Report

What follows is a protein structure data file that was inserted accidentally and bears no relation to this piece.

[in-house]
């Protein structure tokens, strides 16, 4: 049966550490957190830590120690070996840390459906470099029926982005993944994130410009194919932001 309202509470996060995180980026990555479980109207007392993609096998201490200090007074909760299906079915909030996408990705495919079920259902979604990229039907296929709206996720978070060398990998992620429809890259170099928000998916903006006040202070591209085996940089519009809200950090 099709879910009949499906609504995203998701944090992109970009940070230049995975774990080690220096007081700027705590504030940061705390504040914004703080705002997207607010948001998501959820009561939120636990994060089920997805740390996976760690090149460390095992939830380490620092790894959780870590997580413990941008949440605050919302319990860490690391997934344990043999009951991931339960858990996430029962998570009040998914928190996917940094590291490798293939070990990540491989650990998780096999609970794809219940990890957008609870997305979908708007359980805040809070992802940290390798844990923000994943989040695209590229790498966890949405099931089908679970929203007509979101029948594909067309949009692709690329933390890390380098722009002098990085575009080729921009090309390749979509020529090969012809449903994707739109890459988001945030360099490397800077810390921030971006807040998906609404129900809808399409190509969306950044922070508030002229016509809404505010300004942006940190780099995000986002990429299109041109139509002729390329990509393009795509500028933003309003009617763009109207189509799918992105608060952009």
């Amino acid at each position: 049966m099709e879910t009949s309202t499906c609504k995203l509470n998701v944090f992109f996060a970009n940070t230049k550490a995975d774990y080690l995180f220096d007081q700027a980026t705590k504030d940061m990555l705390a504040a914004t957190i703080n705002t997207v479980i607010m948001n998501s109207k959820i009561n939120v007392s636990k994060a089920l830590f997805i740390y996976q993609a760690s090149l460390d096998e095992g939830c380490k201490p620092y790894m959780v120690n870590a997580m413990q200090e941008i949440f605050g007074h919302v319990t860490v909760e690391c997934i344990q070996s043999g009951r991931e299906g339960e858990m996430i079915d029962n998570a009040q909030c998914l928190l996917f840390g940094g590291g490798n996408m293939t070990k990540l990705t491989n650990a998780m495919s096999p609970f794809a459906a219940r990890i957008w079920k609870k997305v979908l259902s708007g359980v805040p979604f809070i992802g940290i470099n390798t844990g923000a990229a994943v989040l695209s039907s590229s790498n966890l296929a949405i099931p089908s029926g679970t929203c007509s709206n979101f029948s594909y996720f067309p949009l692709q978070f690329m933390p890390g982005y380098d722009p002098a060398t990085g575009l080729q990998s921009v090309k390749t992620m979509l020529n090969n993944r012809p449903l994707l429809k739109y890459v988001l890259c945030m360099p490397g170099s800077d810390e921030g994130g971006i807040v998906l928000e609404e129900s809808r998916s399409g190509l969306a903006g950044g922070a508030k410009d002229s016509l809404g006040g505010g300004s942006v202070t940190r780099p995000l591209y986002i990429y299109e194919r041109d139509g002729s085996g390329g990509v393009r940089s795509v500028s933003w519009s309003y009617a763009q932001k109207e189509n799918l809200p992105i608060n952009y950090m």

Operation Research (OR) RG753 Sensitivity Analysis October 15, 22, 29 FA L L 2 0 1 4 DE PA RTMENT OF RS & G I SC I N STITUTE OF S PACE T ECHN OLOGY Why we need Sensitivity Analysis? • Most of the parameter values used in the original model are just estimates of future conditions • Therefore, their effect on the optimal solution needs to be investigated • Sensitivity analysis is concerned with how changes in an LP’s parameters affect the optimal solution A Graphical Introduction to Sensitivity Analysis Book=Winston • Let c1 be the contribution to profit by each soldier (x1). For what values of c1 does the current basis remain optimal? • Currently, c1 = 3, and each isoprofit line has the form 3x1+2x2 = constant, or x2 = -(3/2) x1+constant/2 • Each isoprofit line has a slope of -3/2 — From Figure 1, we see that if a change in c1 causes the isoprofit lines to be flatter than the carpentry constraint — Then the optimal solution will change from the current optimal solution (point B) to a new optimal solution (point A) — If the profit for each soldier is c1, the slope of each isoprofit line will be - c1/2 — Because the slope of the carpentry constraint is -1, the isoprofit lines will be flatter than the carpentry constraint if - c1/2 > -1 or c1< 2, — The current basis will no longer be optimal — The new optimal solution will be (0, 80), point A in Figure 1 — Similarly, If the isoprofit lines are steeper than the finishing constraint, then the optimal solution will change from point B to point C Summary: • if all other parameters remain unchanged — The slope of the finishing constraint is -2. • the current basis remains optimal for 2 ≤ c1 ≤ 4 — If - c1/2 < -2 or c1> 4, then the current basis is no longer optimal and point C, (40, 20), will be optimal • Giapetto should still manufacture 20 soldiers and 60 trains • But the profit will change Effect of a Change in a Right-Hand Side on the LP’s Optimal Solution • A graphical analysis can also be used to determine whether a change in the right-hand side of a constraint will make the current basis no longer optimal • In current optimal solution, the carpentry and finishing constraints are binding • Let b1 be the number of available finishing hours • Currently, b1 =100, for what values of b1 does the current basis remain optimal? • Any change in b1 will shift the finishing constraint parallel to its current position • If we change the value of b1, then as long as the point where the finishing and carpentry constraints are binding remains feasible, the optimal solution will still occur where the finishing and carpentry constraints intersect. • if b1 > 120, then the point where the finishing and carpentry constraints are both binding will lie on the portion of the carpentry constraint below point D • In this region, x1 > 40, and the demand constraint for soldiers is not satisfied • Thus, for b1>120, the current basis will no longer be optimal • Similarly, if b1< 80, then the carpentry and finishing constraints will be binding at an infeasible point having x1< 0, and the current basis will no longer be optimal • Thus (if all other parameters remain unchanged), the current basis remains optimal if 80 ≤ b1 ≤ 120 • Although, the current basis remains optimal, the value of the decision variables and the objective function value change. • Consider a constraint with positive slack (or positive excess) in an LP’s optimal solution; if we change the right-hand side of this constraint in the range where the current basis remains optimal, then the optimal solution to the LP is unchanged Check Winston Book to understand the above comment!!! Shadow Price of a constraint • How a change in a constraint’s right-hand side changes the LP’s optimal z-value? • Shadow price for the ith constraint of an LP is the amount by which the optimal z-value is improved—increased in a max problem and decreased in a min problem— if the right-hand side of the ith constraint is increased by 1 • This definition applies only if the change in the right-hand side of Constraint i leaves the current basis optimal • Whenever the slack or excess variable for a constraint is positive in an LP’s optimal solution, the constraint will have a zero shadow price (please check Winston Book) Shadow price of constraint 2 = 1 The Computer and Sensitivity Analysis • Graphically we can do this analysis for 2-decision variables • Hand calculations are tedious • Now we will discuss the interpretation of the sensitivity analysis information on the LINDO output • To obtain a sensitivity report in LINDO, select ‘Yes’ when asked (after solving LP) Objective Function Coefficient Ranges • Gives the range of values for an objective function coefficient for which the current basis remains optimal • For each objective function coefficient, this range is given in the OBJECTIVE COEFFICIENT RANGES portion of the LINDO output • The ALLOWABLE INCREASE (AI) section indicates the amount by which an objective function coefficient can be increased with the current basis remaining optimal • Similarly, the ALLOWABLE DECREASE (AD) section indicates the amount by which an objective function coefficient can be decreased with the current basis remaining optimal • If ci remains in its allowable range then the values of the decision variables remain unchanged, although the optimal z-value may change Reduced Costs and Sensitivity Analysis • The REDUCED COST portion of the LINDO output gives us information about how changing the objective function coefficient for a nonbasic variable will change the LP’s optimal solution • For any nonbasic variable xk, the reduced cost is the amount by which the objective function coefficient of xk must be improved before the LP will have an optimal solution in which xk is a basic variable. • If the objective function coefficient of a nonbasic variable xk is improved by its reduced cost (increase in Max and decrease in Min LPs), then the LP will have alternative optimal solutions— ◦ at least one in which xk is a basic variable, and ◦ at least one in which xk is not a basic variable • If the objective function coefficient of a nonbasic variable xk is improved by more than its reduced cost, then any optimal solution to the LP will have xk as a basic variable and xk > 0 Refer Ex-1 • Optimal bfs has Basic variables x2, x3, x4, and s4 • x1 = nonbasic with $1 reduced cost • This implies that if we increase x1’s objective function coefficient (in this case, the sales price per unit of x1) by exactly $1, then there will be alternative optimal solutions, at least one of which will have x1 as a basic variable • If we increase x1’s objective function coefficient by more than $1, then any optimal solution to the LP will have x1 as a basic variable • Thus, the reduced cost for x1 is the amount by which x1 “misses the optimal basis” • We must keep a close watch on x1’s sales price, because a slight increase will change the LP’s optimal solution Right-Hand Side Ranges • Range of values for a right-hand side within which the current basis remains optimal • This information is given in the RIGHTHAND SIDE RANGES section of the LINDO output • Consider the first constraint in Example 1. Currently, the right-hand side of this constraint (call it b1) is 950 • The current basis remains optimal if b1 is decreased by up to 100 (the allowable decrease, or AD, for b1) or increased by up to 50 (the allowable increase, or AI, for b1) • Thus, the current basis remains optimal if 850 =950 - 100 ≤ b1 ≤ 950 + 50 = 1,000 • We call this the allowable range for b1 • LINDO output does not provide sufficient information to determine the new values of the decision variables • LINDO output does allow us to determine the LP’s new optimal z-value using Shadow Prices and Dual Prices • Shadow price of an LP’s ith constraint is the amount by which the optimal z-value of the LP is improved if the right-hand side is increased by one unit (assuming this change leaves the current basis optimal) • If, after a change in a constraint’s right-hand side, the current basis is no longer optimal, then the shadow prices of all constraints may change • The shadow price for each constraint is found in the DUAL PRICES section of the LINDO output • If we increase the right-hand side of the ith constraint by an amount bi (decrease means this value is <0) — And the new right-hand side value for Constraint i remains within the allowable range for the righthand side given in the RIGHTHAND SIDE RANGES section of the output, — then formulas (1) and (2) may be used to determine the optimal z-value after a right-hand side is changed. Interpretation to the Shadow Price Refer Example 1 (assuming that we are within the allowable range where the current basis remains optimal) • The shadow price of $3 for Constraint 1 in Example 1 implies that each one-unit increase in total demand will increase sales revenues by $3 • The shadow price of $2 for Constraint 2 implies that each unit increase in the requirement for product 4 will decrease revenue by $2 • The shadow price of $1 for Constraint 3 implies that an additional unit of raw material given to Winco (for no cost) increases total revenue by $1. • Finally, the shadow price of $0 for Constraint 4 implies that an additional unit of labor given to Winco (at no cost) will not increase total revenue. • This is reasonable; at present, 250 of the available 5,000 labor hours are not being used, so why should we expect additional labor to raise revenues? Signs of Shadow Prices • A ≥ constraint will always have a non-positive shadow price; • a ≤ constraint will always have a nonnegative shadow price; • and an = constraint may have a positive, negative, or zero shadow price • Adding something in ≥ constraint will eliminate points to an LP’s feasible region — • Adding something in ≤ constraint will add points from an LP’s feasible region — • Thus, the optimal z-value must decrease or stay the same, implying that the shadow price of this constraint must be non-positive Thus, the optimal z-value must increase or stay the same, implying that the shadow price of this constraint must be nonnegative Same for Min LP Sensitivity Analysis and Slack and Excess Variables • Any constraint whose slack or excess variable is > 0 will have a zero shadow price • Any constraint with a nonzero shadow price must be binding (have slack or excess equal to 0) Example 1 • The Labor constraint has positive slack, so its shadow price must be 0. • This is reasonable, because slack 250 for this constraint indicates that 250 hours of currently available labor are unused at present. Thus, an extra hour of labor would not increase revenues. • The raw material constraint has a nonzero shadow price, it must have slack 0. • This is reasonable; the nonzero shadow price means that additional raw material will increase revenue. This can be the case only if all currently available raw material is now being used. Continue…. • For constraints with nonzero slack or excess, the value of the slack or excess variable is related to the ALLOWABLE INCREASE and ALLOWABLE DECREASE sections of the RIGHTHAND SIDE RANGES portion of the LINDO output. This relationship is detailed in Table 4. • For any constraint having positive slack or excess, the optimal z-value and values of the decision variables remain unchanged within the right-hand side’s allowable range • See Example 1 to verify Degeneracy and Sensitivity Analysis • A bfs is degenerate if at least one basic variable in the optimal solution = 0 • For an LP with m constraints, if the LINDO output indicates that less than m variables are positive, then the optimal solution is a degenerate bfs • When the optimal solution to an LP is degenerate, caution must be used when interpreting the LINDO output • Read page 240 of Winston book for further clarification Reading Assignment • Please read from Winston’s book “Managerial Use of Shadow Prices” Quiz2- (Q3.4-12 of Text Book) The Fagersta Steelworks currently is working two mines to obtain its iron ore. This iron ore is shipped to either of two storage facilities. When needed, it then is shipped on to the company’s steel plant. The diagram below depicts this distribution network, where M1 and M2 are the two mines, S1 and S2 are the two storage facilities, and P is the steel plant. The diagram also shows the monthly amounts produced at the mines and needed at the plant, as well as the shipping cost and the maximum amount that can be shipped per month through each shipping lane. • Management now wants to determine the most economical plan for shipping the iron ore from the mines through the distribution network to the steel plant. a) Formulate a linear programming model for this problem. b) Bonus: Solve this problem using LINDO Range of Optimality and 100% Rule • Consider the following linear program: Min 6x1 + 9x2 s.t. x1 + 2x2 < 8 10x1 + 7.5x2 > 30 x2 > 2 x1, x2 > 0 ($ cost) Solution OBJECTIVE FUNCTION VALUE = 27.000 Variable x1 x2 Constraint 1 2 3 Value 1.500 2.000 Slack/Surplus 2.500 0.000 0.000 Reduced Cost 0.000 0.000 Dual Price 0.000 -0.600 -4.500 • (continued) OBJECTIVE COEFFICIENT RANGES Variable Lower Limit Current Value Upper Limit x1 0.000 6.000 12.000 x2 4.500 9.000 No Limit RIGHTHAND SIDE RANGES Constraint Lower Limit Current Value Upper Limit 1 5.500 8.000 No Limit 2 15.000 30.000 55.000 3 0.000 2.000 4.000 Question??? • If simultaneously the cost of x1 was raised to $7.5 and the cost of x2 was reduced to $6, would the current solution remain optimal? Answer If c1 = 7.5, the amount c1 changed is 7.5 - 6 = 1.5. The maximum allowable increase is 12 - 6 = 6, so this is a 1.5/6 = 25% change. If c2 = 6, the amount that c2 changed is 9 - 6 = 3. The maximum allowable decrease is 9 - 4.5 = 4.5, so this is a 3/4.5 = 66.7% change. The sum of the change percentages is 25% + 66.7% = 91.7%. Since this does not exceed 100% the optimal solution would not change. Summary Optimization vs. Sensitivity Analysis • Optimization seeks to answer the question “What is Best?” • Sensitivity Analysis is to answer “What If?” question Sensitivity Analysis • What if analysis • Uncertainty analysis • Tolerance analysis • Post-optimality analysis • Allowable increase and decrease Why Sensitivity Analysis? • Models can only capture few aspects of reality • There are unavoidable presence of uncertainties • Decision making is always hard in unpredictable environment • How to cope with uncertainties? How to cope with uncertainties? • Investigate the effect of changing the parameter values used in the model • Identify which parameters have the greatest impact on the model out • Do further analysis and evaluation of those parameters Methodology 1. Start with a “base case” 2. Make a slight change in the value of that parameter while holding other parameters unchanged 3. Determine the limits of uncertainty for input parameter (± or % change) Benefits • Beneficial in determining the direction of future data collection activities • Relatively sensitive data would require more attention (determine more accurately) as compared to the data which is relatively less sensitive • Helps in making good decisions Sensitivity Analysis and Duality Concept of Duality • Every linear programming problem has associated with it another linear programming problem called the Dual • The original problem is called the Primal • If the primal is a Max problem, then the dual will be a Min problem, and vice versa • Knowledge of duality will also provide additional insights into sensitivity analysis Duality Theory • Assumption: The primal linear programming problem is in our standard form (but with no restriction that the bi values need to be positive) • Consider a max problem in which all variables are required to be nonnegative and all constraints are ≤ constraints (called a normal max problem). • The dual problem uses exactly the same parameters as the primal problem, but in different locations (A) (B) 1. The parameters for a constraint in either problem are the coefficients of a variable in the other problem 2. The coefficients for the objective function of either problem are the right sides for the other problem • The ith dual constraint corresponds to the ith primal variable xi .In a similar fashion, dual variable yi is associated with the ith primal constraint 1. A min problem such as (B) that has all constraints and all variables nonnegative is called a normal min problem 2. If the primal is a normal min problem such as (B), then we define the dual of (B) to be (A) Interpreting the Dual of a Max Problem Suppose an entrepreneur wants to purchase all of Dakota’s resources. Then the entrepreneur must determine the price he or she is willing to pay for a unit of each of Dakota’s resources. With this in mind, we define; • The resource prices y1, y2, and y3 should be determined by solving the Dakota dual (20) • The total price that should be paid for these resources is 48y1+20y2+8y3 • The objective function for the Dakota dual is min w = 48y1+20y2+8y3 • In setting resource prices, what constraints does the entrepreneur face? ─ • Resource prices must be set high enough to induce Dakota to sell For example, the entrepreneur must offer Dakota at least $60 for a combination of resources that includes ─ 8 board feet of lumber, 4 finishing hours, and 2 carpentry hours • because Dakota could, if it desires, use these resources to produce a desk that can be sold for $60 • The entrepreneur is offering 8y1+4y2+2y3 for the resources used to produce a desk, so he or she must choose y1, y2, and y3 to satisfy 8y1+4y2+2y3 ≥ 60 • Similar reasoning shows that at least $30 must be paid for the resources used to produce a table and $20 for a chair • Solution to the dual of the Dakota problem does yield prices for lumber, finishing hours, and carpentry hours • In summary, when the primal is a normal max problem, the dual variables are related to the value of the resources available to the decision maker • For this reason, the dual variables are often referred to as resource shadow prices Shadow Prices • The shadow price of the ith constraint of a linear programming problem is the amount by which the optimal z-value is improved if the right-hand side is increased by 1 • The shadow price of the ith constraint is the DUAL PRICE for row i +1 in the LINDO output Home assignment • Read “Interpreting the Dual of a Min Problem” --- page 303 of Winston • Read “Duality and Sensitivity Analysis” page 323 of Winston